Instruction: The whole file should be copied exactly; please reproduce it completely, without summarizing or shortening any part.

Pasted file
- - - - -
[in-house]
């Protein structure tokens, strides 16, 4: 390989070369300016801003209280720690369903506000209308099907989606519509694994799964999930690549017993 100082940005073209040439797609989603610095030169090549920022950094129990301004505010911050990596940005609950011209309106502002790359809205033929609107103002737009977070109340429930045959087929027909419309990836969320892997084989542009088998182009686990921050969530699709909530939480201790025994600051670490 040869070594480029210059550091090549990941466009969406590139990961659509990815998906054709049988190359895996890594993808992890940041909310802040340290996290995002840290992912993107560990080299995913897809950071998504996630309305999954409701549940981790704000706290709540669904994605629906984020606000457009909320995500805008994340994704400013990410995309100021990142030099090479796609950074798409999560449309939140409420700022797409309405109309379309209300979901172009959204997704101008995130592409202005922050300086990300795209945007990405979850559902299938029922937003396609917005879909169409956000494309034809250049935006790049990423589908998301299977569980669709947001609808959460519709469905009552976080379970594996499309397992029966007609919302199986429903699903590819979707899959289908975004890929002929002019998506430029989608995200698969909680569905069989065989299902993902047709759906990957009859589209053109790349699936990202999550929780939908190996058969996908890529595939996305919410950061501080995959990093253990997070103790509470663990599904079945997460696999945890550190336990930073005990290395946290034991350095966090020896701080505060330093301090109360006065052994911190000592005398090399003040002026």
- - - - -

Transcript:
[in-house]
């Protein structure tokens, strides 16, 4: 390989070369300016801003209280720690369903506000209308099907989606519509694994799964999930690549017993 100082940005073209040439797609989603610095030169090549920022950094129990301004505010911050990596940005609950011209309106502002790359809205033929609107103002737009977070109340429930045959087929027909419309990836969320892997084989542009088998182009686990921050969530699709909530939480201790025994600051670490 040869070594480029210059550091090549990941466009969406590139990961659509990815998906054709049988190359895996890594993808992890940041909310802040340290996290995002840290992912993107560990080299995913897809950071998504996630309305999954409701549940981790704000706290709540669904994605629906984020606000457009909320995500805008994340994704400013990410995309100021990142030099090479796609950074798409999560449309939140409420700022797409309405109309379309209300979901172009959204997704101008995130592409202005922050300086990300795209945007990405979850559902299938029922937003396609917005879909169409956000494309034809250049935006790049990423589908998301299977569980669709947001609808959460519709469905009552976080379970594996499309397992029966007609919302199986429903699903590819979707899959289908975004890929002929002019998506430029989608995200698969909680569905069989065989299902993902047709759906990957009859589209053109790349699936990202999550929780939908190996058969996908890529595939996305919410950061501080995959990093253990997070103790509470663990599904079945997460696999945890550190336990930073005990290395946290034991350095966090020896701080505060330093301090109360006065052994911190000592005398090399003040002026």